To Your Health
December, 2011 (Vol. 05, Issue 12)
Share |

Antioxidants: Good or Bad?

By Marlene Merritt, DOM, LAc, ACN

We all seem to know that free radicals are bad, and that antioxidants mop them up and prevent damage to us, slowing down the aging process, reducing the incidence of cancer and other major illnesses like heart disease.

There are just a couple of problems with this theory, the biggest one being that recent research shows the complete opposite.

Let's look at some basics first. Free radicals are generated by normal metabolism and yes, they can damage proteins, fats, carbohydrates, DNA and other biological material. The research started after World War II, when scientists saw the damaging effects of the ionizing radiation from atomic weapons, and came to the correct conclusion that the damage from radiation and the damage seen in normal tissue can have the same source — free radicals. We have built-in mechanisms to deal with free radicals, but some free radicals always make it through the defenses, and consequently, damage slowly builds (aging) until the body breaks down and we die. Basically, the researchers saw damage, and free radicals were in the area. Knowing that free radicals damage macromolecules, the conclusion was drawn that free radicals caused the damage and sped up the aging process.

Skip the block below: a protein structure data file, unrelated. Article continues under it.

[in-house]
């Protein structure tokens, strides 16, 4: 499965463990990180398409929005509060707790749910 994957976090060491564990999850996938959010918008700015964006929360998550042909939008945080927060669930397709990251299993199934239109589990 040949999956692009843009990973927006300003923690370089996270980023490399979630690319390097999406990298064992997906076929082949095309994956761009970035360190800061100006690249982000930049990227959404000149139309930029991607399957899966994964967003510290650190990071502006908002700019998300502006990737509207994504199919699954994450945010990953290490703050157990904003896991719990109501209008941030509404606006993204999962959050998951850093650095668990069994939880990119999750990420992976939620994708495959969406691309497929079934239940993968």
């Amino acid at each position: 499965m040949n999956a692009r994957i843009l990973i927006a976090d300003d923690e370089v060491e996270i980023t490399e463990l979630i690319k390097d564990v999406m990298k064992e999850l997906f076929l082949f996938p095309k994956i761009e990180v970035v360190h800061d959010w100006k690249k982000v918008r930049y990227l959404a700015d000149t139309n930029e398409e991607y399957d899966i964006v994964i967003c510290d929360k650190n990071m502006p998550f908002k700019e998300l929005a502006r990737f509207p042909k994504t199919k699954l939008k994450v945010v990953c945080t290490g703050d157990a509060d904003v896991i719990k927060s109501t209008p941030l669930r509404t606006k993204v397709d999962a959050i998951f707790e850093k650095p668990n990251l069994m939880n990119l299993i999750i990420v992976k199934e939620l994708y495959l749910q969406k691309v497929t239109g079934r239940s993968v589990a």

This was a really convenient theory, because the logical jump would then say that if you reduce free radicals, then you must reduce the damage caused from them — the aging process, cancer, heart disease, and the like.

The problems started with the research — the initial studies were done adding large amounts of free radicals to petri dishes, seeing the damage to the macromolecules, and then concluding that the same thing happened in the human body. The next, and very large problem with this free radicals equals aging theory is that free radicals actually perform a function in the body and it's a vital one: fighting pathogens like bacteria, increasing apoptosis, and fighting cancer (white blood cells churn out tons of free radicals to bolster the immune response).

Another problem is this: there are no clinical studies conclusively showing that production of free radicals leads to chronic disease and aging. It's mainly on the strength of studies on worms, fruit flies and rats that we have all the hype generated for resveratrol supplements, 1,000 mg of ascorbic acid fizzy drink packets, and the constant recommendation to take alpha-tocopherol (also known as vitamin E).

Unfortunately, not only are there no clinical studies showing that free radicals cause the problems mentioned, but taking antioxidants, especially as supplements, can harm you. In 2008, the Cochrane Collaboration (which is a group of independent scientists who scrutinize the legitimacy and accuracy of studies) looked at 67 different studies with nearly 400,000 participants and came to the conclusion that there was "No evidence to support antioxidant supplements to prevent mortality in healthy people or patients with various diseases." In fact, it also said "Antioxidant supplements need to be considered medicinal products and should undergo sufficient evaluation before marketing."